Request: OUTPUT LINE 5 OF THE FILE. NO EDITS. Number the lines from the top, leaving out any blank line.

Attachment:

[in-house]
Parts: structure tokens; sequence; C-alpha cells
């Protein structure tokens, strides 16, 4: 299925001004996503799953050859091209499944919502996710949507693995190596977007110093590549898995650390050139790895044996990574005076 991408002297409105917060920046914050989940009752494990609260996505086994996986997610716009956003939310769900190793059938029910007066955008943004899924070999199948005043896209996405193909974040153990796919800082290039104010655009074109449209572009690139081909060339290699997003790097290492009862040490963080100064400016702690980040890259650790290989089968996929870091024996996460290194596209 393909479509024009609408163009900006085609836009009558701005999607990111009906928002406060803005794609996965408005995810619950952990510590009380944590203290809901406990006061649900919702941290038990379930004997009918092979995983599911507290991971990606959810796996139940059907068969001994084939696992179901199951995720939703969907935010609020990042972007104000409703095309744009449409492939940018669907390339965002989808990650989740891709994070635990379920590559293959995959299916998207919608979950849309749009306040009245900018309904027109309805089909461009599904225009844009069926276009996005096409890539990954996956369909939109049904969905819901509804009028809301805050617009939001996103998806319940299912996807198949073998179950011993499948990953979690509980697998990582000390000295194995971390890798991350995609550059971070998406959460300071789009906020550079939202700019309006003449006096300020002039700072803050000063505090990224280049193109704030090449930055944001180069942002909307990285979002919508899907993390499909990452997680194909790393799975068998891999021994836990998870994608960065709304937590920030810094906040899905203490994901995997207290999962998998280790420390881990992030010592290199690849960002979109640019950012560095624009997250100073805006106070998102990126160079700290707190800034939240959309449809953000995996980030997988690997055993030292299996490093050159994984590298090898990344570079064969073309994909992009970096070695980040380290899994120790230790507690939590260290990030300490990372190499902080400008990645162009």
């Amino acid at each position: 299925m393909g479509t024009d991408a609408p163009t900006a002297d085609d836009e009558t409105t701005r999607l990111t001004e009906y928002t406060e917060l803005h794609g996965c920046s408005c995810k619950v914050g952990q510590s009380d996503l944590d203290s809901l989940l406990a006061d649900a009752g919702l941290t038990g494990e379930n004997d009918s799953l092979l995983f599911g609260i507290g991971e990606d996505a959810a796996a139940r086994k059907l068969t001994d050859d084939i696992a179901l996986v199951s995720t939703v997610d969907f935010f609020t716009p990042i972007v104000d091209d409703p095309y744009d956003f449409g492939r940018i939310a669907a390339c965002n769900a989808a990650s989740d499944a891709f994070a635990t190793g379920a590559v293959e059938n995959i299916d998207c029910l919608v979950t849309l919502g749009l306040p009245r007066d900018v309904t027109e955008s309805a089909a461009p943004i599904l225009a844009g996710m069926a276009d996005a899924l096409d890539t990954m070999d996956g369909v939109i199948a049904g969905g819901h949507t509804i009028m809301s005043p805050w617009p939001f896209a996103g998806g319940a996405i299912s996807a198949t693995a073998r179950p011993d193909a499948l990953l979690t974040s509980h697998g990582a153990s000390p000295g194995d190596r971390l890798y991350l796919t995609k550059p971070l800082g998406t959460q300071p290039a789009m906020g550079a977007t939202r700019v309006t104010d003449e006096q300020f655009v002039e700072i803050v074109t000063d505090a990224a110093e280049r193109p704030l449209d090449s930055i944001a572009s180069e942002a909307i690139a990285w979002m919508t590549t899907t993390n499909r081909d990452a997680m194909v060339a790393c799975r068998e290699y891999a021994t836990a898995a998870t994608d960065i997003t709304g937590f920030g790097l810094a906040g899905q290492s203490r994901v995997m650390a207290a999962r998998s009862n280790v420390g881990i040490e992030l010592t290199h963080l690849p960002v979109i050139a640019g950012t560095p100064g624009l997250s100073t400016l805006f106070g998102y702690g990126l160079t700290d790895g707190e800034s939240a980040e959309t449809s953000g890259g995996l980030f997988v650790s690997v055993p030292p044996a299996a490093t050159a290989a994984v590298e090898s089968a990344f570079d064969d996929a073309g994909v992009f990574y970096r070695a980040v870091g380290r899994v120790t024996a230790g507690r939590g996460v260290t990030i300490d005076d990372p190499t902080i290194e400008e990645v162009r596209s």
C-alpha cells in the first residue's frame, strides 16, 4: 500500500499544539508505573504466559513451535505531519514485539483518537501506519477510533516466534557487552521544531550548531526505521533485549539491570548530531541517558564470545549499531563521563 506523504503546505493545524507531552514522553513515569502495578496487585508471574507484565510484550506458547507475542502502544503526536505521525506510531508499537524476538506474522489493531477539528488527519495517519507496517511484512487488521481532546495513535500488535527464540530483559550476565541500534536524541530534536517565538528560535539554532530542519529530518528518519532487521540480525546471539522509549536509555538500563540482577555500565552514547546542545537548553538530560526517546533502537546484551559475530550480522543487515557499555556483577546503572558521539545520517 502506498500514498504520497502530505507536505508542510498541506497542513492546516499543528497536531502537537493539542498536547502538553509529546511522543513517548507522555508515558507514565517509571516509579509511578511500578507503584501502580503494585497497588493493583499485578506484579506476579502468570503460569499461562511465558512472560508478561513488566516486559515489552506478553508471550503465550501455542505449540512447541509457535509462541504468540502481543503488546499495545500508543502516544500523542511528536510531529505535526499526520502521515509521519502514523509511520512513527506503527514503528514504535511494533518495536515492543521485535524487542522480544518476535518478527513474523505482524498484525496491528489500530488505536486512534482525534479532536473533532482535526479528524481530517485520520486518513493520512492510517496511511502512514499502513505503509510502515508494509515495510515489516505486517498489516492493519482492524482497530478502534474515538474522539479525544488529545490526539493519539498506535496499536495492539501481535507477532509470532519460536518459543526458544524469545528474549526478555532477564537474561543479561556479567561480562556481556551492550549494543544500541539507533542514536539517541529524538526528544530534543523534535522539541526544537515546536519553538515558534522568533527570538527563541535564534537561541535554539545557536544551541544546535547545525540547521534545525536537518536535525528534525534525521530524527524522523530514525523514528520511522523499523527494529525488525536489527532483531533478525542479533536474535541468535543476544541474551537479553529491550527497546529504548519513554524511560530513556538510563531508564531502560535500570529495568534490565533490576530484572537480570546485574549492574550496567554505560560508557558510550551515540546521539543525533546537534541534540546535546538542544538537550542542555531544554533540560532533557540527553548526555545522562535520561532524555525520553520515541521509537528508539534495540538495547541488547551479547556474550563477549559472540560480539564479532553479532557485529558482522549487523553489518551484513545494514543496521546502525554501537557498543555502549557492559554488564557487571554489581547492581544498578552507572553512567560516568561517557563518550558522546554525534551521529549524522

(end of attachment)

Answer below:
C-alpha cells in the first residue's frame, strides 16, 4: 500500500499544539508505573504466559513451535505531519514485539483518537501506519477510533516466534557487552521544531550548531526505521533485549539491570548530531541517558564470545549499531563521563 506523504503546505493545524507531552514522553513515569502495578496487585508471574507484565510484550506458547507475542502502544503526536505521525506510531508499537524476538506474522489493531477539528488527519495517519507496517511484512487488521481532546495513535500488535527464540530483559550476565541500534536524541530534536517565538528560535539554532530542519529530518528518519532487521540480525546471539522509549536509555538500563540482577555500565552514547546542545537548553538530560526517546533502537546484551559475530550480522543487515557499555556483577546503572558521539545520517 502506498500514498504520497502530505507536505508542510498541506497542513492546516499543528497536531502537537493539542498536547502538553509529546511522543513517548507522555508515558507514565517509571516509579509511578511500578507503584501502580503494585497497588493493583499485578506484579506476579502468570503460569499461562511465558512472560508478561513488566516486559515489552506478553508471550503465550501455542505449540512447541509457535509462541504468540502481543503488546499495545500508543502516544500523542511528536510531529505535526499526520502521515509521519502514523509511520512513527506503527514503528514504535511494533518495536515492543521485535524487542522480544518476535518478527513474523505482524498484525496491528489500530488505536486512534482525534479532536473533532482535526479528524481530517485520520486518513493520512492510517496511511502512514499502513505503509510502515508494509515495510515489516505486517498489516492493519482492524482497530478502534474515538474522539479525544488529545490526539493519539498506535496499536495492539501481535507477532509470532519460536518459543526458544524469545528474549526478555532477564537474561543479561556479567561480562556481556551492550549494543544500541539507533542514536539517541529524538526528544530534543523534535522539541526544537515546536519553538515558534522568533527570538527563541535564534537561541535554539545557536544551541544546535547545525540547521534545525536537518536535525528534525534525521530524527524522523530514525523514528520511522523499523527494529525488525536489527532483531533478525542479533536474535541468535543476544541474551537479553529491550527497546529504548519513554524511560530513556538510563531508564531502560535500570529495568534490565533490576530484572537480570546485574549492574550496567554505560560508557558510550551515540546521539543525533546537534541534540546535546538542544538537550542542555531544554533540560532533557540527553548526555545522562535520561532524555525520553520515541521509537528508539534495540538495547541488547551479547556474550563477549559472540560480539564479532553479532557485529558482522549487523553489518551484513545494514543496521546502525554501537557498543555502549557492559554488564557487571554489581547492581544498578552507572553512567560516568561517557563518550558522546554525534551521529549524522